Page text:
In a perfect world, the Practicalities course would follow the Introduction course, and in the main that does happen, but it is not an issue for students to take the practical course first. The course outline shows that the Introduction course is focused on the foundations of a study, whereas the Practicalities course has the focus on the practical elements of a study, but there is a bit of overlap between the courses, because elements of the beginnings of a study do overlap.

That said, over the last almost four years I have taught students whose studies have been up and running for a number of years, as some want to revisit elements of their studies and expand their knowledge. Some students have been focused on other matters and want to refresh their knowledge etc. In much the same way as there is no right or wrong way to work on a study, there is no right or wrong way to take the One-Name Studies courses, they are seeking to provide layered learning.

It is not just the formal learning of the courses, the networking between students is actually lovely to see develop and that very much follows the ethos of the Guild, members helping members. I am consider myself very lucky in that I get to interact with members of the Guild and genealogists, teach what I find absolutely fascinating and to spread the word about surnames.

I hope that helps and I will see you on the Readalong. I have a number of posts to share here in the coming days, so I have pinned the Readalong post to the front page of anglersrest.net In the meantime, do read the numerous surname posts HERE, and the course descriptions of the Pharos courses, the links appear on the right hand side of the this site or on the Pharos website.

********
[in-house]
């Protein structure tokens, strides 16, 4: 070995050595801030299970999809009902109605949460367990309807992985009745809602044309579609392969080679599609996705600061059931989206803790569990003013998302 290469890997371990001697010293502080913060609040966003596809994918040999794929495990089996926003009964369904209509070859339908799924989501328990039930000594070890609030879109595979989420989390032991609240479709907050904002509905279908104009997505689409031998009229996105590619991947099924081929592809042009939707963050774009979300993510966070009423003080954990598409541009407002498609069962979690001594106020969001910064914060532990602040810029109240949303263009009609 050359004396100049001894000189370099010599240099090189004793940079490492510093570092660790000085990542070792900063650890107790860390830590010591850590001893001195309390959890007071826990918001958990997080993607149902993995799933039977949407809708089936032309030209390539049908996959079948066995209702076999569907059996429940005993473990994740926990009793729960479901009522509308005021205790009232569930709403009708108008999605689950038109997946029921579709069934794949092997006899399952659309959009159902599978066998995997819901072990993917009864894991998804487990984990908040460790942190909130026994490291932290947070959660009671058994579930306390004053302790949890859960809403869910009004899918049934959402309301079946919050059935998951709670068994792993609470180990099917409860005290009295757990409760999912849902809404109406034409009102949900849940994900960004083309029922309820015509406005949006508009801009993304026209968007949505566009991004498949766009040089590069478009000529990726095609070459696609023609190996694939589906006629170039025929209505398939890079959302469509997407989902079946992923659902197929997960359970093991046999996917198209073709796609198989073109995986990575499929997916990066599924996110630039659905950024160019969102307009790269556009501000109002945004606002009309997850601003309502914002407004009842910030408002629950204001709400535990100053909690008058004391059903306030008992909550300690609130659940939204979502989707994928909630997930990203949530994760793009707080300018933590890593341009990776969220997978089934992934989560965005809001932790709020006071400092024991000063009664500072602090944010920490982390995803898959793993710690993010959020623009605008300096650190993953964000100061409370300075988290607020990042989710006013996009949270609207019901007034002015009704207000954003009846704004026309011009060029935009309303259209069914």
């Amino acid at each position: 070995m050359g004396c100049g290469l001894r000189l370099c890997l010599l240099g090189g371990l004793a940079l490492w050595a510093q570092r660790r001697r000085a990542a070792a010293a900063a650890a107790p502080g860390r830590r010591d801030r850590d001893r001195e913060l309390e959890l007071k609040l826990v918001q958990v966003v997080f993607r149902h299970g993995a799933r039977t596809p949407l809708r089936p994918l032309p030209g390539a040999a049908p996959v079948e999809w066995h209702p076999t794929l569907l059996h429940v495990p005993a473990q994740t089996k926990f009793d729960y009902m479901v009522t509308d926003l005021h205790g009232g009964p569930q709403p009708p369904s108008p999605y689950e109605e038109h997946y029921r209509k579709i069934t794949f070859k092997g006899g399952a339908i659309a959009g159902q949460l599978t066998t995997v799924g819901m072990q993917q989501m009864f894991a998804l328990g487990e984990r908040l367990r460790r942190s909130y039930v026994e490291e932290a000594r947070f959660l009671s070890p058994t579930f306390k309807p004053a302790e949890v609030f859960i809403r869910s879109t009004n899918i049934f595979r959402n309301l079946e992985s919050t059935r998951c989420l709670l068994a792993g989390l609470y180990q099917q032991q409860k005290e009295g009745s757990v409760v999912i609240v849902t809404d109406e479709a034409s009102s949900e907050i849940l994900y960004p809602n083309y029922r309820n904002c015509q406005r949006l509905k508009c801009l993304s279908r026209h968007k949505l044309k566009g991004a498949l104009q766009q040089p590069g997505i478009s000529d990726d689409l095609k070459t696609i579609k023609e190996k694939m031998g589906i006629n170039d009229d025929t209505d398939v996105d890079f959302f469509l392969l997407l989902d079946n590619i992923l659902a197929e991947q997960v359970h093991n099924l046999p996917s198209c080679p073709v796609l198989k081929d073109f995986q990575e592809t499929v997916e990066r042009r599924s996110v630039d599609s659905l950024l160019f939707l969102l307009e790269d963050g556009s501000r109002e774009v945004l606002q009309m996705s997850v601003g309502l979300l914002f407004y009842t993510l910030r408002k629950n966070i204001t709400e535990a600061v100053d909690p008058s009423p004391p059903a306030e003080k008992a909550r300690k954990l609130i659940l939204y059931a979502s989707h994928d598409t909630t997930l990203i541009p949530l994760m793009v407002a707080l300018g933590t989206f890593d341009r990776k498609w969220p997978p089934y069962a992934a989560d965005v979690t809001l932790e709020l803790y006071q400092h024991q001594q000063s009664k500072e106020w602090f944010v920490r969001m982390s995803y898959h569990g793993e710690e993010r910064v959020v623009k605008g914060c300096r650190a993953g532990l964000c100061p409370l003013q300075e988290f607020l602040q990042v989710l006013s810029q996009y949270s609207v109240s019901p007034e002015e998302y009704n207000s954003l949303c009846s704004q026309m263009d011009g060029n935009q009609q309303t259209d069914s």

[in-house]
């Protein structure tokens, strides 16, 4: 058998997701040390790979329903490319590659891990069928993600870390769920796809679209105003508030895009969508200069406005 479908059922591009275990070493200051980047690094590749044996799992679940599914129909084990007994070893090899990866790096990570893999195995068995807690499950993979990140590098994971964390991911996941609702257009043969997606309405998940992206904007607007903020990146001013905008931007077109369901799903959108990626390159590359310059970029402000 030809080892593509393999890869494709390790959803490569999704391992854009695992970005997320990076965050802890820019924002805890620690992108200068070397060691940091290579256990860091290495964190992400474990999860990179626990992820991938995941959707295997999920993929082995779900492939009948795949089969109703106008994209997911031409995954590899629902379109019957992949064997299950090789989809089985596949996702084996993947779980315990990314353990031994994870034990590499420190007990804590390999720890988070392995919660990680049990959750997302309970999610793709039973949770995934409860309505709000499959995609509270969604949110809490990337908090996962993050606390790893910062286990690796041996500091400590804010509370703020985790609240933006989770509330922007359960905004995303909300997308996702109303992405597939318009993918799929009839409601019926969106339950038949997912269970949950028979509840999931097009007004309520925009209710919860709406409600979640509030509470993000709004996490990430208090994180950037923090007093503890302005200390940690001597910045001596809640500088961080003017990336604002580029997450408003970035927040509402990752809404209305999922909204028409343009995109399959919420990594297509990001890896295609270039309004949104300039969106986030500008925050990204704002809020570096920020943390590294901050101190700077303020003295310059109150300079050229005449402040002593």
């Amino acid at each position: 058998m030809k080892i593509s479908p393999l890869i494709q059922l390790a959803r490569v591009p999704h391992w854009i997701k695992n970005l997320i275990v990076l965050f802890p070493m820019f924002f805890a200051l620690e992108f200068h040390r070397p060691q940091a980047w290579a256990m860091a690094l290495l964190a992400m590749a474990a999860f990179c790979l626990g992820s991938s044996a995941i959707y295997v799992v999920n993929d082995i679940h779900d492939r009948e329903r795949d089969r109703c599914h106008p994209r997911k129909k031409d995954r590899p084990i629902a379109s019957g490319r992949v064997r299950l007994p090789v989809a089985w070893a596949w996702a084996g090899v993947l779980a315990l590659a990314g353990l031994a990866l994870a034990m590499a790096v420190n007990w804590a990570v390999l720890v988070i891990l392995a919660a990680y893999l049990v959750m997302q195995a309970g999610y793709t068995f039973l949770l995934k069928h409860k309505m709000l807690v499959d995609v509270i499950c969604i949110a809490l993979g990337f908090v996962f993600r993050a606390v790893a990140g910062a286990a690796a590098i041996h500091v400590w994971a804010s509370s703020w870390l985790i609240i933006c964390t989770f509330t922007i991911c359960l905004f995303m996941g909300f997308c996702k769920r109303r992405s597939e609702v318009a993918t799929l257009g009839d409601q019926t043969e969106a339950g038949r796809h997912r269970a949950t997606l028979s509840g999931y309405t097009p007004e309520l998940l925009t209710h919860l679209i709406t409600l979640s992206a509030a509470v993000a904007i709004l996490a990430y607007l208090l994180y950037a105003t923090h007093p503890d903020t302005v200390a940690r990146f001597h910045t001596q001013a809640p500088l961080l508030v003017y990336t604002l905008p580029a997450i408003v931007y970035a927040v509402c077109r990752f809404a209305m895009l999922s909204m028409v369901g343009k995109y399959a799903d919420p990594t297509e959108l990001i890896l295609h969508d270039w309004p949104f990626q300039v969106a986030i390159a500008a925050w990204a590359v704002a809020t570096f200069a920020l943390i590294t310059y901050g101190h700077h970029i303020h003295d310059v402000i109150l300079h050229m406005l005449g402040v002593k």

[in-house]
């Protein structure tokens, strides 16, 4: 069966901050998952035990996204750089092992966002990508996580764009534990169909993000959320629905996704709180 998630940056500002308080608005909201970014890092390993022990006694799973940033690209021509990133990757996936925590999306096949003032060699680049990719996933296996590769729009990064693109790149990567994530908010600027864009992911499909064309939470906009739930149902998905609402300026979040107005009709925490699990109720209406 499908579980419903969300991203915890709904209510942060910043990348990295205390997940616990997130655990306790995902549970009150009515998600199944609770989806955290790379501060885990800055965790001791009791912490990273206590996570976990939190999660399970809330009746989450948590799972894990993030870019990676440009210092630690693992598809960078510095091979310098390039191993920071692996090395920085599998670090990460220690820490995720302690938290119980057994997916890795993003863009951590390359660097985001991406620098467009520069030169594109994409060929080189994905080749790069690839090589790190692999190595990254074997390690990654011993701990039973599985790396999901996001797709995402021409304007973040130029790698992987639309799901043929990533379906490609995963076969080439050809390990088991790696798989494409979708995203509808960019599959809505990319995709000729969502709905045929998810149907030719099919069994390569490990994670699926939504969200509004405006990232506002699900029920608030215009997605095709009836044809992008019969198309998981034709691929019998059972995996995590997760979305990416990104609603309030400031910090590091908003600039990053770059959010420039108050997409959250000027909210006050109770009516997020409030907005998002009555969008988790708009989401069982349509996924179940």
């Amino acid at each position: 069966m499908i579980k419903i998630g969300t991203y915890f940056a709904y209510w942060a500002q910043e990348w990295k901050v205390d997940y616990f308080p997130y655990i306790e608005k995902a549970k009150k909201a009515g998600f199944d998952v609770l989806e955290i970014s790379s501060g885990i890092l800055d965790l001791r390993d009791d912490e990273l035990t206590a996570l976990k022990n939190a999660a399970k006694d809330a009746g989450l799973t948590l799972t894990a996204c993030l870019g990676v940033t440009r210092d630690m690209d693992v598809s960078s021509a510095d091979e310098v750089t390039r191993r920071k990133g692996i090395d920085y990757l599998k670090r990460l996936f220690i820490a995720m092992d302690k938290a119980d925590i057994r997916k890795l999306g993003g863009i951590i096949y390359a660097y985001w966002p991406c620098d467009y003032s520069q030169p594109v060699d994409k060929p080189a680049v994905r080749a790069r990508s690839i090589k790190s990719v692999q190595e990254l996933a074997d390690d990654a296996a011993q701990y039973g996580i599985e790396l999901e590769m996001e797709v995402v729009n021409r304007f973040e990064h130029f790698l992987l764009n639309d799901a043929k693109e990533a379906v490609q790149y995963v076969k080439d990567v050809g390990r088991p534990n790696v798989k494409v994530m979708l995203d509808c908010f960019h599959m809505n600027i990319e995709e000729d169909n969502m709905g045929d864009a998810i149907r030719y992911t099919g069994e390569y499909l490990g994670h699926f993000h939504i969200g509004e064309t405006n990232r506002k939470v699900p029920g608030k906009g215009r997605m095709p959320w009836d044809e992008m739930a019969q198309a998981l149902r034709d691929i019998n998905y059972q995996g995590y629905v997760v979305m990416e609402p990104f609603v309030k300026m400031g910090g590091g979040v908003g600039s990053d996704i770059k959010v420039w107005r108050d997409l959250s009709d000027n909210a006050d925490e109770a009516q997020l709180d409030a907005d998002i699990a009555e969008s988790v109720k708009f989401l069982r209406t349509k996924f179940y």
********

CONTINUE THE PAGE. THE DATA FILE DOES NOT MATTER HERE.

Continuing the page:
Posted in Introduction to One-Name Studies (Pharos course 901), One-Name Studies, Practicalities of a One-Name Studies (Pharos Course 903), Q & A | Leave a comment

Researching Surnames Guide – Readalong

Cover for Surname bookletBeginning 1 September 2020, I am offering a read-a-long of this booklet, coupled with discussion.

The booklet will be read over 3 weeks and then discussed over alternating weeks.

Here is the schedule:

  • 1 September 2020 reading pages 1-15 (A)
  • 8 September 2020 online discussion via Zoom (A)
  • 7 September 2020 reading pages 15-25 (B)
  • 15 September 2020 online discussion via Zoom (B)
  • 14 September 2020 reading pages 26-38 (C)
  • 22 September 2020 online discussion via Zoom (C)

There is opportunity to follow up on the discussions and learning as the Pharos surnames course, Practicalities of a One-Name Study, begins on 6th October 2020. The next Introduction to One-Name Studies course is in February 2021.

The booklet is available to Guild of One-Name Studies members free of charge in PDF format or can be purchased from the Guild HERE (100% of all purchases support the Guild)

Places for this read-a-long will be limited and available to all. They are free of charge. Depending on the interest, there may not be another opportunity to take part.

Form removed, if you wish to receive information of any possible next running of the read-a-long please use the contact button to send me a note!

Posted in Genealogy, Introduction to One-Name Studies (Pharos course 901), One-Name Studies, Practicalities of a One-Name Studies (Pharos Course 903) | Leave a comment

Introduction to One-Name Studies Course – Lesson Five

Pharos Lessons

Copyright – Julie Goucher 2020

The fifth lesson of the Pharos Introduction to One-Name Studies course has just been sent to students.

Our fourth chat session will take place a little later this week, please check the Pharos forum for details and the link.

This is the last lesson of this Introduction course, although the chats and conversations continue.

For more details about the Practicalities of a One-Name Studies course (903) and the Advanced course (902), confirmation of the forthcoming dates and to book please visit the information pages HERE.

Posted in Introduction to One-Name Studies (Pharos course 901), One-Name Studies | Leave a comment